I’m going to keep my eye on this and see if I end up needing to relocate my .NET Framework temp files like Microbolt did, but I’m guessing not. It looked as if some developer was trying out some new/bad code and caused it.

    So thanks to both of those people, I would’ve been stumped without it.

    Till next time…

    Hi,
    I’ve got this problem about a month ago. I refer to MSP.
    The problem was caused due to stack full. When we list system writer using “vssadmin list writers”, it will go through all the system files. To do that, the OS use a search algorithm with a stack which has a size limitation of 1000. When the stack was full, it failed to continue listing files and log an event in the application event log.
    In my case, the following folder contains too many subdirectory and caused the problem.
    C:\Windows\Microsoft.Net\Framework64\v2.0.50727\Temporary ASP.NET Files\*
    1. Open C:\WINDOWS\Microsoft.NET\Framework64\v2.0.50727\CONFIG\Web.config
    2. Add tempDirectory attribute to compilation tag. For example:
    < compilation tempDirectory=”c:\ASPTEMP”>
    And also grant the folder with the same privilege with as “C:\Windows\Microsoft.Net\Framework64\v2.0.50727\Temporary ASP.NET Files”.
    3. Restart the IIS Service.
    4. Backup and delete all files under “C:\Windows\Microsoft.Net\Framework64\v2.0.50727\Temporary ASP.NET Files”.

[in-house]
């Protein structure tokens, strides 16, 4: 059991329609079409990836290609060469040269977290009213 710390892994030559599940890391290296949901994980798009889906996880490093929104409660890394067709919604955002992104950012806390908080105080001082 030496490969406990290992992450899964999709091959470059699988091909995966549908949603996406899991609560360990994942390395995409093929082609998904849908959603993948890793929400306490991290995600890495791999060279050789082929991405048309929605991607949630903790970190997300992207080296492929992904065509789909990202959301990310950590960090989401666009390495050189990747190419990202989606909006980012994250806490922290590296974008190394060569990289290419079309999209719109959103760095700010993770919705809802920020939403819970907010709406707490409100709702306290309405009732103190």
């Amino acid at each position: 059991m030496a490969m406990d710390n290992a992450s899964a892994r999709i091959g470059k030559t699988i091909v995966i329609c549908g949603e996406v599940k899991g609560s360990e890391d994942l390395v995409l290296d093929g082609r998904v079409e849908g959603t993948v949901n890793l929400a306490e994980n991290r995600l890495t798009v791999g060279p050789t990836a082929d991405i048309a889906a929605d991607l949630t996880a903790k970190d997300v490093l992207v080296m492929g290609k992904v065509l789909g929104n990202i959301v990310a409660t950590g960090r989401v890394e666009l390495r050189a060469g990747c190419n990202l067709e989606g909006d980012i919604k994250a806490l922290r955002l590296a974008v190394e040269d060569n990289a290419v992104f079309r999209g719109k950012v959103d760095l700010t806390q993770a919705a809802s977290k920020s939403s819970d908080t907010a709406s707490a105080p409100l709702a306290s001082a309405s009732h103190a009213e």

5. restart the Cryptographic Service.
    6. Try “vssadmin list writers” again.
    Hopes this brings idea for you to solve it.

    Thanks Rosaceae!
    After going on a wild goose chase setting permissions and nothing working I got looking around in the .Net Folders per your advice. It looks like in my case I had the same issue with you except in the Framework instead of Framework64 (as most of my web apps are running x86).
    I’ll share what I did incase it helps anyone (Ignore that last two of each step if you don’t have .Net 4.0 Installed):
    Created 4 Folders:
    C:\Asp.net Temp Files\2.0.50727\x86
    C:\Asp.net Temp Files\2.0.50727\x64
    C:\Asp.net Temp Files\4.0.30319\x86
    C:\Asp.net Temp Files\4.0.30319\x64
    Set Permissions on the folder (This is how I set them, may be different on your server. Check existing “Temporary ASP.NET Files” directory for permissions on your server
    icacls “c:\Asp.net Temp Files” /grant “BUILTIN\Administrators:(OI)(CI)(F)”
    icacls “c:\Asp.net Temp Files” /grant “NT AUTHORITY\SYSTEM:(OI)(CI)(M,WDAC,DC)”
    icacls “c:\Asp.net Temp Files” /grant “CREATOR OWNER:(OI)(CI)(IO)(F)”